Faculty Bio - Willem G. van Panhuis, MD PhD
Department of Epidemiology
704 Parran Hall
University of Pittsburgh
Pittsburgh, PA 15261
Infectious disease epidemiology and global health. I am interested in methods for data collection and analysis of infectious disease surveillance data and how this information can be used for disease control, in particular for vector-borne and childhood diseases in low- and middle income countries. I am involved in the Vaccine Modeling Initiative (www.vaccinemodeling.org)
funded by the Bill & Melinda Gates Foundation. I am also a faculty in the Public Health Dynamics Lab (www.phdl.pitt.edu)
. Currently, I am the lead investigator on project Tycho (www.tycho.pitt.edu)
that provides open access to public health data and includes the entire digitized history of the US weekly Nationally Notifiable Disease Surveillance System in computable form. The web interface is currently in beta testing. I also work with Ministries of Health in Laos, Cambodia, Thailand and Vietnam to study spatial-temporal transmission dynamics of dengue fever by using surveillance data and we recently started as similar project in Brazil. Increasingly, I am working on data access and sharing in public health to advance the use of public health data for informed decision making. Most public health data are poorly preserved and still in paper format. We started a project to rescue public health data in Laos in collaboration with IRD and IFMT: https://www.vaccinemodeling.org/index.php/laos-field-blog
Education & Training
- Vrije Universiteit Medical Center Amsterdam, The Netherlands- MD, 2004
- Johns Hopkins Bloomberg School of Public Health- PhD, 2009
- 2011-present Assistant Professor, Department of Epidemiology, Graduate School of Public Health, University of Pittsburgh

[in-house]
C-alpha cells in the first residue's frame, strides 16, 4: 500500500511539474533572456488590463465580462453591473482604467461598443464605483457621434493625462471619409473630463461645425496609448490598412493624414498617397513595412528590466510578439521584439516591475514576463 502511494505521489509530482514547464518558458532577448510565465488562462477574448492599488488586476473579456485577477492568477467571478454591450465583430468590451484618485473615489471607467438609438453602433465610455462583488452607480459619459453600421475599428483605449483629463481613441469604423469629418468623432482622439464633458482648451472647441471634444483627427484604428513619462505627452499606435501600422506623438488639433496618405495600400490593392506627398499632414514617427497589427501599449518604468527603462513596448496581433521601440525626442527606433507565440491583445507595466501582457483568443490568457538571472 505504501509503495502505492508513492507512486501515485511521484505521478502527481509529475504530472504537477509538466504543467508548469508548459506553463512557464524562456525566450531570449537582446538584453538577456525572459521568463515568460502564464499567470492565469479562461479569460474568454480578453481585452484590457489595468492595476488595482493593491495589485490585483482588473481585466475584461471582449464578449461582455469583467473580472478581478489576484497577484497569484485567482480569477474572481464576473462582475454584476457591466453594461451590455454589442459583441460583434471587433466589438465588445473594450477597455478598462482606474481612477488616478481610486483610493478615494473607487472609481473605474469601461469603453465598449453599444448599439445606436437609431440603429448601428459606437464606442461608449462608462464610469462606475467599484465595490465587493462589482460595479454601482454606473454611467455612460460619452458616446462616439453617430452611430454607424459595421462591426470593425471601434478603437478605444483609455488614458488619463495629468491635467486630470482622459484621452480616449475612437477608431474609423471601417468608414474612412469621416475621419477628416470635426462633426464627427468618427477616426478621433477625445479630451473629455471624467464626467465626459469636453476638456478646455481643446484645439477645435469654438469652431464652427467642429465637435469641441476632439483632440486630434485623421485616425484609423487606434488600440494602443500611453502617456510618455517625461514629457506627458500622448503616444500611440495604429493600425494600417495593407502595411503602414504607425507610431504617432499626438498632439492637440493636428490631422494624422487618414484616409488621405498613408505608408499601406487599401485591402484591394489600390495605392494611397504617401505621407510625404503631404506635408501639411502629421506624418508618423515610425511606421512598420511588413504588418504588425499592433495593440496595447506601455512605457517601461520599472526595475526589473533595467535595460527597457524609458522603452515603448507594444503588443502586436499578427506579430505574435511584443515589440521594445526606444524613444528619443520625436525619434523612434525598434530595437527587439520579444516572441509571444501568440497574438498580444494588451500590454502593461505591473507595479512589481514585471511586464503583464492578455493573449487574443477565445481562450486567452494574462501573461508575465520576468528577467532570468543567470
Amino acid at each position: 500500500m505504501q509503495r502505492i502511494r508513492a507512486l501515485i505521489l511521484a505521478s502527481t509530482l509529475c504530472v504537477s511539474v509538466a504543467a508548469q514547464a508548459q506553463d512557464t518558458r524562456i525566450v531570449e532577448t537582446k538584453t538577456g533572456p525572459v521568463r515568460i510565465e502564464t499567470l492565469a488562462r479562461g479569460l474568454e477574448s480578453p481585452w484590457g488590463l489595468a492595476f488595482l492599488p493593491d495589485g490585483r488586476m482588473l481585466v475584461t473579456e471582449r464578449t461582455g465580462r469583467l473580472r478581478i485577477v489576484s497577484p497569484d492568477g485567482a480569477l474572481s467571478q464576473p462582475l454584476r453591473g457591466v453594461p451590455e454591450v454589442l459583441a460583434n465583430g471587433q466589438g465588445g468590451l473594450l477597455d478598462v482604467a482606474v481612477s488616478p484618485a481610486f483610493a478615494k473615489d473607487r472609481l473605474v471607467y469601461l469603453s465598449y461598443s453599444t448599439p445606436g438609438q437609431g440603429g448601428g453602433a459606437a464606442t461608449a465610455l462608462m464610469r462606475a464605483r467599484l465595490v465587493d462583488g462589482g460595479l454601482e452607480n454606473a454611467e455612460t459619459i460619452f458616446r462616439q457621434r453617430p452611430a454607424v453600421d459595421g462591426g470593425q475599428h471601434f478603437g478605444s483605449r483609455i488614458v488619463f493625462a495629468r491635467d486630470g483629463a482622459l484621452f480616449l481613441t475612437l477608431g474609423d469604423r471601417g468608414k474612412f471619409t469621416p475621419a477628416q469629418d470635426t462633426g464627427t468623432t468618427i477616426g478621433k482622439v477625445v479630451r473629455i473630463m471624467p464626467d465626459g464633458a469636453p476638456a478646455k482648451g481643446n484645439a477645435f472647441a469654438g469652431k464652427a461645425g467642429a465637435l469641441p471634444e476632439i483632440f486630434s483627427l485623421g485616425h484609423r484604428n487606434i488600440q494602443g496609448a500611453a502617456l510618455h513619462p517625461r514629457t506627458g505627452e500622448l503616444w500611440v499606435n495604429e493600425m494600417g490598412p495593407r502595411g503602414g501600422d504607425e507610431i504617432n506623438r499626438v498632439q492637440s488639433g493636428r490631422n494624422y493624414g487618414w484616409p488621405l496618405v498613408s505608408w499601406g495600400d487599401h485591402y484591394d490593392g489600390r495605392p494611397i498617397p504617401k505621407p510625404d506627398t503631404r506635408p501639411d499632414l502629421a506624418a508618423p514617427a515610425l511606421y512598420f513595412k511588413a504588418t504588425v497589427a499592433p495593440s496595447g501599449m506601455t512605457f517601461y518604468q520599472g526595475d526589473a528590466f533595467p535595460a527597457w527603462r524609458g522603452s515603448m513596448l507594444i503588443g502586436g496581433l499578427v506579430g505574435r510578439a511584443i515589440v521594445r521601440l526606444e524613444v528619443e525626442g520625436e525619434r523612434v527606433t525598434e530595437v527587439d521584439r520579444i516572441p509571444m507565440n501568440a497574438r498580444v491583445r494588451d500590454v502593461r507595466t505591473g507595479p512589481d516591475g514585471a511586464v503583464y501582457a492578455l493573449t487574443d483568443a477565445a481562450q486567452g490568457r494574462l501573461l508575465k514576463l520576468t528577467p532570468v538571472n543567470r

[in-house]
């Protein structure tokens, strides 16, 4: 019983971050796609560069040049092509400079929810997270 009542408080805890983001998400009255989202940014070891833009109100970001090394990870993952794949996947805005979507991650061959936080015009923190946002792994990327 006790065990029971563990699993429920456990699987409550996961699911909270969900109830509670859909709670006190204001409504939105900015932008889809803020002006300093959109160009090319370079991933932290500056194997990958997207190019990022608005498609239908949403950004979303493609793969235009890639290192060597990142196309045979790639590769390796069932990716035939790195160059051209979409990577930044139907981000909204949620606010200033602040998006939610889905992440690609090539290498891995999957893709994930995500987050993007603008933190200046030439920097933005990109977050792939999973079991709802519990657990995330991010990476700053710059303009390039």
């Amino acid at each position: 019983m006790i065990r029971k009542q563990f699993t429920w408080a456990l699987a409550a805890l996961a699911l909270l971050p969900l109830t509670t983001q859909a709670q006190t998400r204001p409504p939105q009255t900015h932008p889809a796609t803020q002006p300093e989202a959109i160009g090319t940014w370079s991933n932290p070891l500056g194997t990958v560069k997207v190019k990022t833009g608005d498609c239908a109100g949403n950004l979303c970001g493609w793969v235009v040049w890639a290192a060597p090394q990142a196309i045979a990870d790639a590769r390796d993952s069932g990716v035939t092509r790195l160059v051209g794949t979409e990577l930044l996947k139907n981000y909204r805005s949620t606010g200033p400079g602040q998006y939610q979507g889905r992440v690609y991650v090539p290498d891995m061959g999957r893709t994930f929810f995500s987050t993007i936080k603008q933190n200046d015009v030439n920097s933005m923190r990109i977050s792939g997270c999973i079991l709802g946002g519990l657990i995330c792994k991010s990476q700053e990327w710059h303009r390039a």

- 2009-2011 Visiting Assistant Professor, Department of Epidemiology, Graduate School of Public Health University of Pittsburgh
- 2007-2009 Graduate Research Assistant, Department of Epidemiology, Johns Hopkins Bloomberg School of Public Health
- 2006-2009 Graduate Research Assistant, Department of International Health, Johns Hopkins Bloomberg School of Public Health
- 2004-2005 Research Fellow, WHO Collaborating Center for Research on the Epidemiology of Disasters. University of Louvain, Brussels Belgium
- Phi Beta Kappa-Alpha Chapter of Maryland (Elected 2010)
- PUBHLT 2025 Concepts and Methods in Global Health (primary instructor)
Van Panhuis WG, Luxemburger C, Pengsaa K, Limkittikul K, Sabchareon A, Lang J, Durbin AP, Cummings DA. Decay and persistence of maternal dengue antibodies among infants in Bangkok. Am J Trop Med Hyg. 2011 Aug;85(2):355-62.
Van Panhuis WG, Gibbons RV, Endy TP, Rothman AL, Srikiatkhachorn A, Nisalak A, Burke DS, Cummings DA. Inferring the serotype associated with dengue virus infections on the basis of pre- and postinfection neutralizing antibody titers. J Infect Dis. 2010 Oct 1;202(7):1002-10.
Guha-Sapir D, Van Panhuis WG. Disease Occurrence in Natural Disasters, An analysis of the Health Impact of the 2004 Andaman Nicobar Earthquake and Tsunami in Indonesia. Prehosp Dis Med 2009;24 (6): 493-499
Guha-Sapir D, Van Panhuis WG, Lagoutte J. Patterns of chronic and acute diseases after natural disasters, a study from the International Committee of the Red Cross field hospital in Banda Aceh after the 2004 Indian Ocean tsunami. Trop Med Int Health 2007;12 (11):1338-41.
Guha-Sapir D, Van Panhuis WG, Lagoutte J. Aid after disasters: evidence for psychosocial services needs strengthening. BMJ 2005 Jul 2;331(7507):50.
Guha-Sapir D, Van Panhuis WG, Degomme O, Teran V. Civil conflict in four African countries, a five year review of trends in nutrition and mortality. Epidemiological Reviews 2005;27:66-77
Hales S, Van Panhuis WG. A new strategy for dengue control. Lancet 2005 Feb 12;365:551-2
Guha-Sapir D, Van Panhuis WG. Conflict related mortality: an analysis of 37 datasets. Disasters 2004 Dec;28 (4):418-428
Guha-Sapir D, Van Panhuis WG. The importance of conflict related mortality in civilian populations. Lancet 2003; 361:2126-28.